I am learning about modular forms for the first time this term and am just starting to wrap my head around what might be the big picture of things.

I was wondering if the following interpretation of why modular forms are important is correct a) technically and b) in terms of getting the right picture.

Possible Intuition for Importance of Modular Forms:

We want arithmetic data about elliptic curves. Given a congruence subgroup $$\Gamma\in\{\Gamma_1(N),\Gamma_0(N),\Gamma(N)\}$$ we let $X(\Gamma)$ denote $\Gamma/\mathfrak{h}^\ast$ (where $\mathfrak{h}^\ast$ is the upper half-plane $\mathfrak{h}$ union the cusps $\mathbb{Q}\cup\{\infty\}$). We know then that $X(\Gamma)$ is the compactification of a moduli space whose points classify elliptic curves with some torsion data. Because of this, we want to understand the geometry of $X(\Gamma)$ because hopefully this will translate, via the moduli space concept, back to arithmetic data about elliptic curves.

But, given a compact Riemann surface, one ideologically gets a lot of the information concerning the surface by studying meromorphic sections of certain holomorphic line bundles over $X$. A very natural line bundle attached to $X(\Gamma)$ is $(T_{X(\Gamma)}^{\ast1,0})^{\otimes n}$ (which is the $n^{\text{th}}$-tensor power of its holomorphic cotangent bundle). Thus, a natural place to look for geometric information about $X(\Gamma)$ is in the meromorphic sections of this bundle, denoted $\Omega^{\otimes n}(X(\Gamma))$. More specifically one may focus on the holomorphic sections $H^0(X(\Gamma),(T_{X(\Gamma)}^{\ast1,0})^{\otimes n})$ of this line bundle.

That said, the natural equivalence map $\pi:\mathfrak{h}\to X(\Gamma)$ gives rise to the pullback map $\pi^\ast:\Omega^{\otimes n}(X(\Gamma))\to\Omega^{\otimes n}(\mathfrak{h})$. But, since $\mathfrak{h}$ has only one chart, we can naturally identify $\Omega^{\otimes n}(\mathfrak{h})$ with $\text{Mer}(\mathfrak{h})$. Thus, we have a linear embedding $\pi^\ast:\Omega^{\otimes n}(X(\Gamma))\to \text{Mer}(\mathfrak{h})$. Since $\text{Mer}(\mathfrak{h})$ is easier to deal with (at least its easier to "see") we would like to identify the objects of interest, $\Omega^{\otimes n}(X(\Gamma))$ and its subspace $H^0(X(\Gamma),(T_{X(\Gamma)}^{\ast 1,0})^{\otimes n})$, with their image under $\pi^\ast$.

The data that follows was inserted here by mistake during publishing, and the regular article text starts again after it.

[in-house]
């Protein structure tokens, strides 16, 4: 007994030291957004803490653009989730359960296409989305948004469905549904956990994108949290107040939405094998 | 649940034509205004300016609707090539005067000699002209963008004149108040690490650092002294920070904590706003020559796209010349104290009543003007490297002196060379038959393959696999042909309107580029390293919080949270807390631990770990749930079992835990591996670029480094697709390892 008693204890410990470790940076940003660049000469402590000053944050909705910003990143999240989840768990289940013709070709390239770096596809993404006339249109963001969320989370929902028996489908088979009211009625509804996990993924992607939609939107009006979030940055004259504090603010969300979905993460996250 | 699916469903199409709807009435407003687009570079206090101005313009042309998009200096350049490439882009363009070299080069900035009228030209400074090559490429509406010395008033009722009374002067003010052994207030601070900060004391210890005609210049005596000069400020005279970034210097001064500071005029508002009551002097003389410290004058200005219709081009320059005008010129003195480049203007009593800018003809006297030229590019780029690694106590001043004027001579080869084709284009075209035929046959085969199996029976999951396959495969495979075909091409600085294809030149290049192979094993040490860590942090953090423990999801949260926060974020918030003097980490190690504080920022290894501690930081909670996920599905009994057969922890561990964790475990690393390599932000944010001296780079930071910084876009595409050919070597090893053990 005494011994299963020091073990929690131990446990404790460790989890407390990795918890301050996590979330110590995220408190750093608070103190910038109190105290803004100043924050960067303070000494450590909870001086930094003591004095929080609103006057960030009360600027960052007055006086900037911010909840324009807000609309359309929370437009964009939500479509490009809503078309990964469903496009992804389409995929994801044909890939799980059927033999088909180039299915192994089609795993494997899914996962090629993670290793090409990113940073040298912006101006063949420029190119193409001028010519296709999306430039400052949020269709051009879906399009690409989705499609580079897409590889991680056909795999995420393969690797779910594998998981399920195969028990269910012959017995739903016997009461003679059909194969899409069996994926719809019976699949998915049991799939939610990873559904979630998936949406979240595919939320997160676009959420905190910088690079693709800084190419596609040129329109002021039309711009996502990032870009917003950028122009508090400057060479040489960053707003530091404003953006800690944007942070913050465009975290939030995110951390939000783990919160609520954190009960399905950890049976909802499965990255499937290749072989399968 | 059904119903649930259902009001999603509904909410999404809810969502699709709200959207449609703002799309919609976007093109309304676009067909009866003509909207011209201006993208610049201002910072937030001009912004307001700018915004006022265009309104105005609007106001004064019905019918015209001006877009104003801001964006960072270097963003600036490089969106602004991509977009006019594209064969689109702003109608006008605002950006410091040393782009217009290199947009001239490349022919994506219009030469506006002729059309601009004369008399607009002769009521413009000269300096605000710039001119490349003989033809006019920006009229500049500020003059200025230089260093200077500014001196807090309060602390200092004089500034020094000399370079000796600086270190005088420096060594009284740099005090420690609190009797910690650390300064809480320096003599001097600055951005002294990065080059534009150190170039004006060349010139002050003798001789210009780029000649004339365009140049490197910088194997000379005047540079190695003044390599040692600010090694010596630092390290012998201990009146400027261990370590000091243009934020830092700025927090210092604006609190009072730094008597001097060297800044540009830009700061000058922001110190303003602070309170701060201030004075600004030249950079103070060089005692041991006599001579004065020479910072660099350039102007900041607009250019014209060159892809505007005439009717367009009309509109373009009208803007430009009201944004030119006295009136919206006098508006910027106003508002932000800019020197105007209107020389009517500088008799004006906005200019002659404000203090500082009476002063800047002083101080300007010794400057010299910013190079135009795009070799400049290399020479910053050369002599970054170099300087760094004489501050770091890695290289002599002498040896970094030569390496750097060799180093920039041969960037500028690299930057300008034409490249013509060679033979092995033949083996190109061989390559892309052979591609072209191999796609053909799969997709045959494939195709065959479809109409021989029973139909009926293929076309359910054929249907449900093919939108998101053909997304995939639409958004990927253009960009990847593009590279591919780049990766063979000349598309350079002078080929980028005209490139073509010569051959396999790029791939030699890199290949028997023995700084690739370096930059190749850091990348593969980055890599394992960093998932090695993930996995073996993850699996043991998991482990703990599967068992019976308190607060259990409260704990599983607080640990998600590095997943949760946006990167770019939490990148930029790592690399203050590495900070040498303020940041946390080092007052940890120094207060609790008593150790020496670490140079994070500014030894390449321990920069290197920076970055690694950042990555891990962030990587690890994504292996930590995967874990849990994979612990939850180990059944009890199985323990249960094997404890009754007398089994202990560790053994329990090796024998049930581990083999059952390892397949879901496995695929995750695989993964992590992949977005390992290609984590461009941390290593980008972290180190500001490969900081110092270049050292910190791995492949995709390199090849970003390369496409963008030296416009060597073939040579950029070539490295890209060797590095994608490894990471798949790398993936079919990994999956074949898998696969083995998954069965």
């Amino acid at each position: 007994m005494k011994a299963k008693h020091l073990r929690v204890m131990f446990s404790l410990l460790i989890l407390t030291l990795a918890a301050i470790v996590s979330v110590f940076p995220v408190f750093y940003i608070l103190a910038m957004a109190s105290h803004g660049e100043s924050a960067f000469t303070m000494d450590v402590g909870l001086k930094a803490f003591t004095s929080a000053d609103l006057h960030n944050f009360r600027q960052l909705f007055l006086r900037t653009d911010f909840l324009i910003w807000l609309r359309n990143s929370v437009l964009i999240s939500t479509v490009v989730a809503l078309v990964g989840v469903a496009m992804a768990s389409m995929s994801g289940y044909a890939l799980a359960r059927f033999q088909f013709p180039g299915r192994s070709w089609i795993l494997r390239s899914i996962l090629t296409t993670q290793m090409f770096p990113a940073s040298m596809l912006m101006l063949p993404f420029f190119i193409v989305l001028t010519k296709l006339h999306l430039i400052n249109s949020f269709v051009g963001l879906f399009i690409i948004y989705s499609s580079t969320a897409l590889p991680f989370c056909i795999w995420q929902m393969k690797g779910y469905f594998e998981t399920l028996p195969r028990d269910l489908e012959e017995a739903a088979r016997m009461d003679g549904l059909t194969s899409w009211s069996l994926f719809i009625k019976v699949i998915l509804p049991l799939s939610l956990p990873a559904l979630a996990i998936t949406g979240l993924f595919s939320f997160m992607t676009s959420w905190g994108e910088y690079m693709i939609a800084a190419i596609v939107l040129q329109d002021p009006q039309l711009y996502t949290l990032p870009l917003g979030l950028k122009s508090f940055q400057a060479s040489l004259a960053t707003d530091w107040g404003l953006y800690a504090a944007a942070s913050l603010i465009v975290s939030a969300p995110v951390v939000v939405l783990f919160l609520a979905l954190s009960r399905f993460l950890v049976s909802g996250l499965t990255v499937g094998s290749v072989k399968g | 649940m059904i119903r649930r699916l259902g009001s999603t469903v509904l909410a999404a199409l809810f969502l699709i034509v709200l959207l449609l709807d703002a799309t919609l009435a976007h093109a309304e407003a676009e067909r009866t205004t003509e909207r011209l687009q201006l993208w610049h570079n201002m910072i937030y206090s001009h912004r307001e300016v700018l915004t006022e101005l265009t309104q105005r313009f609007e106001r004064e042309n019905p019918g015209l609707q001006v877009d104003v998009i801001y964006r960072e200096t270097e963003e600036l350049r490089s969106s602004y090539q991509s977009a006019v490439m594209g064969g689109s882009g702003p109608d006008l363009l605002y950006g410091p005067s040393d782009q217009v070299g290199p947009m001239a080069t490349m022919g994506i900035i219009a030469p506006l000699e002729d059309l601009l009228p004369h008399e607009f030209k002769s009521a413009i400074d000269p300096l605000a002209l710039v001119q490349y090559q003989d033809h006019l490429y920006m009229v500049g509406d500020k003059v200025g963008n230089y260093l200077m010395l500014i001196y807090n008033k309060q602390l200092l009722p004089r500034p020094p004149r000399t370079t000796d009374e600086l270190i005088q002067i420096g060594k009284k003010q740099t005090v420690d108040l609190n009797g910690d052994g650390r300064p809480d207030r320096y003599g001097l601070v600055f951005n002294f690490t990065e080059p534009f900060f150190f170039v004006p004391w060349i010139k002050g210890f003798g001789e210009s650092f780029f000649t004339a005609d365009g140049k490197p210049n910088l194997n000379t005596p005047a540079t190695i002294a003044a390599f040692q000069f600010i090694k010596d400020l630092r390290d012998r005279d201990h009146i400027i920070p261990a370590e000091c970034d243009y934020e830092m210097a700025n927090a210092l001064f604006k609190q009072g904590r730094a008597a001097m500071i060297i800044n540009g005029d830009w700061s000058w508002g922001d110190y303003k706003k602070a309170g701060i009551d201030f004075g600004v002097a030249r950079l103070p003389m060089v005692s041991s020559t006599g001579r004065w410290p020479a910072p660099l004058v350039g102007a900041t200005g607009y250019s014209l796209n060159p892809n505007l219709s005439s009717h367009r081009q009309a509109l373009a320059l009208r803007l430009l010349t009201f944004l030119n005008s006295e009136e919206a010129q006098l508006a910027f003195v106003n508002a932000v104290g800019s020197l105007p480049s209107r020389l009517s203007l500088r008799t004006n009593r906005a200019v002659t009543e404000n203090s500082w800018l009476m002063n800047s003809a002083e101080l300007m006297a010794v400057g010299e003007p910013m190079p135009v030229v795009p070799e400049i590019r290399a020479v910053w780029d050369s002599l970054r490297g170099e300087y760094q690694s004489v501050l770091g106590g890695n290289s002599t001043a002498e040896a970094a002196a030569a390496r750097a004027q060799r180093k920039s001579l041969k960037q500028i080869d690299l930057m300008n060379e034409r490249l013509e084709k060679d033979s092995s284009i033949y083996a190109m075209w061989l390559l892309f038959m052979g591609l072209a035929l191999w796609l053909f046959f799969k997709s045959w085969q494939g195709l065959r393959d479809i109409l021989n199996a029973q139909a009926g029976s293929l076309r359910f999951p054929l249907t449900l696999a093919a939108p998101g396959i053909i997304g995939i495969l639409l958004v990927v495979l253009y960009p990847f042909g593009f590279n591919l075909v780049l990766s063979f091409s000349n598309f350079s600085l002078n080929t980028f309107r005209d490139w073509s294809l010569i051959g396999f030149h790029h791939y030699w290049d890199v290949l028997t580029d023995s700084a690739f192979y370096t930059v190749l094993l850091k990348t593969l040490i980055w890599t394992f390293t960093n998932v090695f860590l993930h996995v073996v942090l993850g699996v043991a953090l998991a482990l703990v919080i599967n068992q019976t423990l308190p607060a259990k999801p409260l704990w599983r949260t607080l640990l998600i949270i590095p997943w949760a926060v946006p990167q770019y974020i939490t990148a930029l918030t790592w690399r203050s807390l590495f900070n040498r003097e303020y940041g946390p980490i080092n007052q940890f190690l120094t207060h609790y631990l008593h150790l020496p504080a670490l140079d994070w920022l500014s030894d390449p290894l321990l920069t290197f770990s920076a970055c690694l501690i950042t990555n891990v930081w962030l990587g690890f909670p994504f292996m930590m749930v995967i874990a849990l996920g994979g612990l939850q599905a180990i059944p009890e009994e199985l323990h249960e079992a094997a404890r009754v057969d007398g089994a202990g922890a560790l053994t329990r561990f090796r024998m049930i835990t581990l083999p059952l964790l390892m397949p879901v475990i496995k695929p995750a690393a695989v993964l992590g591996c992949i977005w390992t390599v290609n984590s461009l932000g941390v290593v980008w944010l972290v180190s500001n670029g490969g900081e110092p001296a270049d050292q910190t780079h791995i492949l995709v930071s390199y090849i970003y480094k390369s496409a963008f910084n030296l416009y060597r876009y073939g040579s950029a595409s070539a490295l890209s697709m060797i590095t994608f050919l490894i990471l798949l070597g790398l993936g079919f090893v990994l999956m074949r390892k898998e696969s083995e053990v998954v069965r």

That said, one can prove that the image under $\pi^\ast$ of $\Omega^{\otimes n}(X(\Gamma))$ is $\mathcal{A}_{2n}(\Gamma)$ (the automorphic forms of weight $2n$ with respect to $\Gamma$) and the image of $H^0(X(\Gamma),(T_{X(\Gamma)}^{\ast 1,0})^{\otimes n})$ is contained in $\mathcal{M}_{2n}(\Gamma)$ (the modular forms of weight $2n$ with respect to $\Gamma$).

Ok, assuming the above is correct, there are three questions that begged to be asked:

  1. Why do we care about all of $\mathcal{M}_{2n}(\Gamma)$? Why don't we care more specifically about the image of $H^0(X(\Gamma),(T_{X(\Gamma)}^{\ast 1,0})^{\otimes n})$ under $\pi^\ast$? Can we describe this image (e.g. it's the cups forms for $n=1$)?
  2. What do odd weight modular or automorphic forms tell us? If $-I\in\Gamma$ then there are no non-zero such objects, but in the cases when $-I\notin\Gamma$, do we gain anything by looking at odd weights?
  3. What does the geometry of $X(\Gamma)$ tell us about elliptic curves? For example, the genus of $X(\Gamma)$ tells us things about the objects we parameterize. That said, we don't need to study sections of line bundles to get this geometric data. Indeed, the genus for $X_0(1)$ can be deduced from the fact that the $j$-invariant has one simple pole, and thus must be induced a biholomorphism $j:X_0(1)\to\mathbb{P}^1$. From there, we can find the genus of $X(\Gamma)$ by using the natural projection $X(\Gamma)\to X_0(1)$ and the Riemann-Hurwitz formula. So, what geometric information about $X(\Gamma)$ is important that one needs automorphic/modular forms to get?

Thank you so, so much friends! I have been grappling with the "big picture" of modular forms of late, and this is the best I cam up with. I am very excited to hear your responses!

Alex Youcis
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    +1, great question! I am very excited to hear Professor Emerton's response in particular :) – Zev Chonoles Mar 09 '13 at 21:34
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    @ZevChonoles As I have done many times before, after posting this I went into my bathroom and performed the necessary ritual: close the door, turn off the lights, light a candle and say "Matthew Emerton" three times. It's worked in the past. Although, being at Chicago, you might have more conventional means of conjuration. – Alex Youcis Mar 09 '13 at 21:35